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By Marcela Canavarro, Contributing Reporter

Minister of Treasury Guido Mantega, photo by Roosewelt Pinheiro/Agência Brasil.
Minister of Treasury Guido Mantega, photo by Roosewelt Pinheiro/Agência Brasil.

RIO DE JANEIRO – The International Monetary Fund (IMF) forecast for the world economy in 2009 predicts a decline in Brazilian GDP. The survey “World Economic Outlook”, released last week, indicates economic activity 1.3% lower this year. The Brazilian government admitted the country will probably finish the first trimester in a technical recession, configured when GPB drops for two consecutive trimesters. Despite the pessimistic scenario, Brazilian authorities still believe the IMF projection for the whole year is wrong, believing Brazil will in fact close 2009 with a timid growth.

The Treasury Ministry is working on a 2% growth goal for 2009, but, according to local newspaper O Globo, it will probably reduce it for next month’s budget plan. Authorities believe some recent structural changes, such as falling interest rates and tax reductions, might help Brazil to regain economic strength – conditions not taken into consideration by IMF projections.

Recently, the Brazilian government reduced the Industrialized Products Tax (IPI) in an attempt to give a breather to the industrial and retail sector, which saw activity decrease 17.2% in January and February compared to the same period last year. After that, sales of house utilities like refrigerators and washing machine increased 21%.

Low prices for commodities are a serious risk for Latin American countries' economy, including Brazil, photo by Roosewelt Pinheiro/Agência Brasil
Low prices for commodities are a serious risk for Latin American countries' economy, including Brazil, photo by Roosewelt Pinheiro/Agência Brasil

Economic deceleration started in the last trimester of 2008, when GPB decreased 3,6% compared to previous trimester. The decline in commodity prices is also hurting large economies in Latin America, including Brazil who is among the world’s major exporters of primary products.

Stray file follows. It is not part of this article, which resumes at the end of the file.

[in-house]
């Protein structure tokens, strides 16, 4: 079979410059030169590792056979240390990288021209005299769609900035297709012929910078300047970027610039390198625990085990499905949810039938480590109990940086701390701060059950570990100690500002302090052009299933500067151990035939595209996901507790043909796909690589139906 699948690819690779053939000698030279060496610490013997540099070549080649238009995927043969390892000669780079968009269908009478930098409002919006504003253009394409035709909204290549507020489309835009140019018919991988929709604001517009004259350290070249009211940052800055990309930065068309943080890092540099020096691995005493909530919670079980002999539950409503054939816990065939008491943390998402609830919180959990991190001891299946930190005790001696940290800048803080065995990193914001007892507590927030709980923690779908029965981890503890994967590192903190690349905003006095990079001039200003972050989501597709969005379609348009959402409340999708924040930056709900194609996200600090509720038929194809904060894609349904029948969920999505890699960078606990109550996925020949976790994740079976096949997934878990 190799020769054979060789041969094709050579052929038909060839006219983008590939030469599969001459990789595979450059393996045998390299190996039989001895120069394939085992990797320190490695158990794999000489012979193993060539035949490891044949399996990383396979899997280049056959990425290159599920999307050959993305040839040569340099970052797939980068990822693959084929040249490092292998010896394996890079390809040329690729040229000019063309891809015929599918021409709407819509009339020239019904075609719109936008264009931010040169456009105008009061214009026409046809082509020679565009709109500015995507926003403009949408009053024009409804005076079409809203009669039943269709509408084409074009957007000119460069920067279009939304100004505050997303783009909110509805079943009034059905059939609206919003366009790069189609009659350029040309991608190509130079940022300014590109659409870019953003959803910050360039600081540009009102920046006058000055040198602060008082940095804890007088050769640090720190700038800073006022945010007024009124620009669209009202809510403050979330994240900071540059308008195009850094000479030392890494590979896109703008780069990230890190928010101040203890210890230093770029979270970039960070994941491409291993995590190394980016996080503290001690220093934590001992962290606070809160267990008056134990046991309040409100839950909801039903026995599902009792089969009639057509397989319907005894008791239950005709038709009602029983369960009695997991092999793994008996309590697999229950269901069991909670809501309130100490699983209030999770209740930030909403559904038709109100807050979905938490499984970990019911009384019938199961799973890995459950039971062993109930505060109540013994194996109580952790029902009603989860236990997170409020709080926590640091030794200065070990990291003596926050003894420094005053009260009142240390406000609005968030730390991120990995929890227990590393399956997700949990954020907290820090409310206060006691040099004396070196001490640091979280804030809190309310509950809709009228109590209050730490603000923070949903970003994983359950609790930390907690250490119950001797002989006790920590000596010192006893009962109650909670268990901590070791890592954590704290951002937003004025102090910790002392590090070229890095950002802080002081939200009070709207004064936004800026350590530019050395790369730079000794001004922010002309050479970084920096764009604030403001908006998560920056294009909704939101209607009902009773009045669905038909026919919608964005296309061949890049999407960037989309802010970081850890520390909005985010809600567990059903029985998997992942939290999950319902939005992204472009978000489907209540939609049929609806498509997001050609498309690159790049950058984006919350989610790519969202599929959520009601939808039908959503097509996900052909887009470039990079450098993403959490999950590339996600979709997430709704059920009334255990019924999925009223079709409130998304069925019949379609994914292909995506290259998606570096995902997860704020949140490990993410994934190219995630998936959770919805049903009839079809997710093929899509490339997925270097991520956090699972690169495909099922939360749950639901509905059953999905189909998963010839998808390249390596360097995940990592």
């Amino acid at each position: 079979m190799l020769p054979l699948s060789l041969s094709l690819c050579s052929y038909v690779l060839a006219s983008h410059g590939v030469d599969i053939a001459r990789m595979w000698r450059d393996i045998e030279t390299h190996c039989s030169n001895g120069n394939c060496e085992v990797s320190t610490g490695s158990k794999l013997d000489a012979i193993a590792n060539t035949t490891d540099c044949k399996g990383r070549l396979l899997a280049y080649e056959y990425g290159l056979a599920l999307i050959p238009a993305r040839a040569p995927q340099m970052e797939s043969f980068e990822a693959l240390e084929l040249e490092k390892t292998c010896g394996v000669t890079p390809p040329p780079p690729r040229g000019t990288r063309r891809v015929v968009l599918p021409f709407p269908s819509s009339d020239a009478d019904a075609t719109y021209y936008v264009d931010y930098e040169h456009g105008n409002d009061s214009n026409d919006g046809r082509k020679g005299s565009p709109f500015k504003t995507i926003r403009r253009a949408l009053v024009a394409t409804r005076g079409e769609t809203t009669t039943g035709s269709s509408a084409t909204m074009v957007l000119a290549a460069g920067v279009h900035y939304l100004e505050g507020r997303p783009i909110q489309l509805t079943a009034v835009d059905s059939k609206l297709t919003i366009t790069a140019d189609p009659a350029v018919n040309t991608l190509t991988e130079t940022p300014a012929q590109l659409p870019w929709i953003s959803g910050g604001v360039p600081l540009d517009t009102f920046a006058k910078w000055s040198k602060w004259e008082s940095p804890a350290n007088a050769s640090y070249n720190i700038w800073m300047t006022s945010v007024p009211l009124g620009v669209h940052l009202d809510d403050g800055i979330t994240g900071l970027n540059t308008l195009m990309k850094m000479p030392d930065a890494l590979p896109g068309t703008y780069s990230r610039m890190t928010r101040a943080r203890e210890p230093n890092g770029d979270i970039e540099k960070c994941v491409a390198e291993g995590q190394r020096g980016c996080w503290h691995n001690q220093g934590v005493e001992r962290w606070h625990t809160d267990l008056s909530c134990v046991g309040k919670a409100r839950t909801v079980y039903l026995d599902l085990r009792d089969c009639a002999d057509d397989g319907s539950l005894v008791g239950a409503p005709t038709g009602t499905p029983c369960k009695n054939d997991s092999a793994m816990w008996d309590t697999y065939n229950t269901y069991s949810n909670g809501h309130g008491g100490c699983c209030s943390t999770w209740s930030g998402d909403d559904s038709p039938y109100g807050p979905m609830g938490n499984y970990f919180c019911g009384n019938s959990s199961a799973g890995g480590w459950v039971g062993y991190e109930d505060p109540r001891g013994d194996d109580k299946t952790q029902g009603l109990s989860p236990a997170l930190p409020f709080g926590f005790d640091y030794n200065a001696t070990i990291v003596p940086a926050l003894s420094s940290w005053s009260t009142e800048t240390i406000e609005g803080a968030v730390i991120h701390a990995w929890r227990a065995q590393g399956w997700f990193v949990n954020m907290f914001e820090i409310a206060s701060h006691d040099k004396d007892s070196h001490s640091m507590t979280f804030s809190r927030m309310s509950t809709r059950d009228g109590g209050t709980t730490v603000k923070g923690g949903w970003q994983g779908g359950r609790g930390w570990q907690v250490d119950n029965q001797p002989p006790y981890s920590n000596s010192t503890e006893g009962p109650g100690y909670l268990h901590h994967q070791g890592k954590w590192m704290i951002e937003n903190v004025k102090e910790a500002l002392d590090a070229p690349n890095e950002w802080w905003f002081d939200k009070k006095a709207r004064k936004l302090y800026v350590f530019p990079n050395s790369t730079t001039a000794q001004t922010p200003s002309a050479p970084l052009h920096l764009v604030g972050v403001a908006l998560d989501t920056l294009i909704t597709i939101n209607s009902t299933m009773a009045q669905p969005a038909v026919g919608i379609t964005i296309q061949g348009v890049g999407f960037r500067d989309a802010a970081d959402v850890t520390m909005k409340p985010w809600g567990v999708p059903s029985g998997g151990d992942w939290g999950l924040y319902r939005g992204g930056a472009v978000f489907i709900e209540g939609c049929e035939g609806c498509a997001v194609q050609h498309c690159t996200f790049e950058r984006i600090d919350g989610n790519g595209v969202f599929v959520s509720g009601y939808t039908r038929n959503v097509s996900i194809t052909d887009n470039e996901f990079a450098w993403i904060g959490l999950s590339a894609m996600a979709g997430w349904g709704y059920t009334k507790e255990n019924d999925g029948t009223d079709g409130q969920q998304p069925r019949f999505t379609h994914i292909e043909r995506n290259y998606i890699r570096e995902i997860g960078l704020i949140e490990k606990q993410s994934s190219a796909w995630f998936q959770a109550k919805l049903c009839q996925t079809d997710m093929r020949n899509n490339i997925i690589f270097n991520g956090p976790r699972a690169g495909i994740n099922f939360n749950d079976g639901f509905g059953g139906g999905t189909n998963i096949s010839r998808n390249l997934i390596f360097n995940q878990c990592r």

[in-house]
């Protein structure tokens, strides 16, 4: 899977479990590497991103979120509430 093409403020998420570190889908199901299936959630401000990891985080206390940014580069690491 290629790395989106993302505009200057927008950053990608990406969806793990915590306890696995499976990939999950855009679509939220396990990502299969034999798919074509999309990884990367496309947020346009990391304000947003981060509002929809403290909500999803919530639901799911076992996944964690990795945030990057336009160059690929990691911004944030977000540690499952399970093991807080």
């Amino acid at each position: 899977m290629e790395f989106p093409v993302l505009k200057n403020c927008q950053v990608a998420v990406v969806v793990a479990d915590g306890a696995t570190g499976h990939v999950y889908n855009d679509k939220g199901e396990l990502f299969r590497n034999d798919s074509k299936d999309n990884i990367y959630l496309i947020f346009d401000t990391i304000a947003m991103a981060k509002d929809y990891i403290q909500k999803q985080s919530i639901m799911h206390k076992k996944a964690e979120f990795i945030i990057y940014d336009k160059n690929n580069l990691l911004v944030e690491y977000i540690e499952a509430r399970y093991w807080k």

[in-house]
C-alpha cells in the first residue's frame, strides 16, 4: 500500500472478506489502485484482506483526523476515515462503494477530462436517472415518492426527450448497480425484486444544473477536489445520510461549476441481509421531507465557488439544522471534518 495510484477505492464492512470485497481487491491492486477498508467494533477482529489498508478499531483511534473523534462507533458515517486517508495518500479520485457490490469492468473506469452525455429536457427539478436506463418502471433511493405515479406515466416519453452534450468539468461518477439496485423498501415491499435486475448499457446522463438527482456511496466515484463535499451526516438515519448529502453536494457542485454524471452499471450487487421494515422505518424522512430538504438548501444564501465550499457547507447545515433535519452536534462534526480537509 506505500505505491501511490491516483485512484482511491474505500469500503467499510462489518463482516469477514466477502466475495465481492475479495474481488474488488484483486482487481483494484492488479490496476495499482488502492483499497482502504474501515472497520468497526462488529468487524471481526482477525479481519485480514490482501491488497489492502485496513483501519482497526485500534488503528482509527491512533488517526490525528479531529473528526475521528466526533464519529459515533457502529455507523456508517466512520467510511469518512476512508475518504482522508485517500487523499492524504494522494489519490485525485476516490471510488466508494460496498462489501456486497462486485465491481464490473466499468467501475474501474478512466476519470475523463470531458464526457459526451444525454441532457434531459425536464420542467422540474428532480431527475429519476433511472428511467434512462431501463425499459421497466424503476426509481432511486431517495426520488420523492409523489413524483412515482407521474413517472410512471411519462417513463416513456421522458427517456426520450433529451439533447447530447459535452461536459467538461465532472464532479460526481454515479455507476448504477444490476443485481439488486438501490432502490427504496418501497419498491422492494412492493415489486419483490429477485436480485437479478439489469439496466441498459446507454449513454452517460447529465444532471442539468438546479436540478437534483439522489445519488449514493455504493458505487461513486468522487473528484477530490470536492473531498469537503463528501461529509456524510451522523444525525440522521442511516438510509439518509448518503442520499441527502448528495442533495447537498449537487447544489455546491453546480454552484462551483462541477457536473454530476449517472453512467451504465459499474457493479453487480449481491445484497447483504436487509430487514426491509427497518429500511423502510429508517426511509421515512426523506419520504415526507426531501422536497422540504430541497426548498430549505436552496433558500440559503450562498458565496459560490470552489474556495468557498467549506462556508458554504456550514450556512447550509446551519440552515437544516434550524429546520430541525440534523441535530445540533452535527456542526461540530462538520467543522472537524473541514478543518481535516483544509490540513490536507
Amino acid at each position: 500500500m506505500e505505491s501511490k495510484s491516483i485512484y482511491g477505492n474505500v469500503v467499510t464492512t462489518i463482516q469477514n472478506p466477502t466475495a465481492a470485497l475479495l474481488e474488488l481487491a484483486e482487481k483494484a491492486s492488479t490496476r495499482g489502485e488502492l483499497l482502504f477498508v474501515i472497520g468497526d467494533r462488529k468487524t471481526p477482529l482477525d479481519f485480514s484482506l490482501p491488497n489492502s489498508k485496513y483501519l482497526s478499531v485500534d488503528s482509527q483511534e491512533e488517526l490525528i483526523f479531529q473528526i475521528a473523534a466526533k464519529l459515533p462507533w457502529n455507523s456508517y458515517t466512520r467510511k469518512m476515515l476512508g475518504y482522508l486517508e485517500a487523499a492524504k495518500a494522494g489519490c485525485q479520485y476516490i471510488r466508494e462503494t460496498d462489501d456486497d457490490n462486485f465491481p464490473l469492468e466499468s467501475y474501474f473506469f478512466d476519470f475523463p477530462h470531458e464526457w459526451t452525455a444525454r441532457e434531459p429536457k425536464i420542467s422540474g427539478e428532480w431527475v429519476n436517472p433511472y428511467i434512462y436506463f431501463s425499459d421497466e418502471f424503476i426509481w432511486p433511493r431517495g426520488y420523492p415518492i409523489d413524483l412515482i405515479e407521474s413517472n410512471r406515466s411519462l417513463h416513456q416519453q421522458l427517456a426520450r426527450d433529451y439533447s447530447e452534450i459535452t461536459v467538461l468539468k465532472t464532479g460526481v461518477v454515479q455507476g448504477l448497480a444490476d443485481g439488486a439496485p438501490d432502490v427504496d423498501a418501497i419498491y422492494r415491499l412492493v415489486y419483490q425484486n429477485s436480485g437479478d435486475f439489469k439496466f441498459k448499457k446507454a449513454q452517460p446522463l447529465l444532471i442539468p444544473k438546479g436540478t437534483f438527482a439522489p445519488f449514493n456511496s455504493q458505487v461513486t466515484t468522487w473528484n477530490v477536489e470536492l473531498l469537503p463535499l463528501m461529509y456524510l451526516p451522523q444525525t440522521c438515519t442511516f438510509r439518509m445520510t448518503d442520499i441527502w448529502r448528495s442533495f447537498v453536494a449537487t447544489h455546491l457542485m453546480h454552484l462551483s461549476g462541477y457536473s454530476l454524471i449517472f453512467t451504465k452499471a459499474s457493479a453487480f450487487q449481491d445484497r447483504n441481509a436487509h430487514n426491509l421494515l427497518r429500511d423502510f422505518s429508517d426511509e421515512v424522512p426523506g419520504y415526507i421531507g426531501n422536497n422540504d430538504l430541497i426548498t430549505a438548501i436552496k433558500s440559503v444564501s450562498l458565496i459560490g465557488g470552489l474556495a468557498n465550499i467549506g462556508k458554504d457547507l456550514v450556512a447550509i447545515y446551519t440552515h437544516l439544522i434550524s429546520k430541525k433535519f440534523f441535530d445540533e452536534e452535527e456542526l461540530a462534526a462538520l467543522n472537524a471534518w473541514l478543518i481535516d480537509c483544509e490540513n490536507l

IMF Deputy Director of Research, Charles Collyns, confirmed the institution sees some signs of improvement in performance in the first quarter of 2009, “in part because the Brazilian authorities are using macroeconomic policies actively to respond to the shock”.

“Nevertheless, our global view is that the world economy is going to continue to struggle this year, only pick up pace gradually and return to growth next year. Our forecast for Brazil has to be affected by this global view”, Collyns stated.

Compared to other Latin American countries, Brazil still holds some advantages, according to IMF report. The cost of financing is one of them. While it has increased substantially for countries like Argentina, Ecuador and Venezuela, it remains relatively low for other countries with better initial positions and larger policy buffers, including Brazil, Chile, Colombia, Mexico and Peru.

Depreciation of the Real, which valued at US$1,75 at the start of 2008 and reached US$2,31 in the fourth quarter, brought significant losses to corporations that used currency derivative strategies in anticipation of continued appreciation of domestic currency. Despite that, the “Global Financial Stability Report”, also issued by the IMF, affirms that local funding in Brazil may be able to mitigate the drop-off in foreign inflows “to a greater extent”.

“External corporate refinancing needs are equivalent to about 10 percent of domestic bank credit to the private sector in China, India, and Brazil”, stated the survey.

History has also taught Brazil some valuable lessons in handling world financial crises. The stock market crash in the U.S. in October of 1987 led Brazil to declare a debt service moratorium. On another occasion, a collapse of US-based hedge fund preceded by a Russian default culminated in a 70% depreciation of the Brazilian Real in January of 1999.

It seems Brazil is learning to manage the ups-and-downs of the world economy. Rather than react to a crisis with pro-cyclic policies, the strategy now is anti-cyclic with structural changes that might put Brazil on the growth path again.

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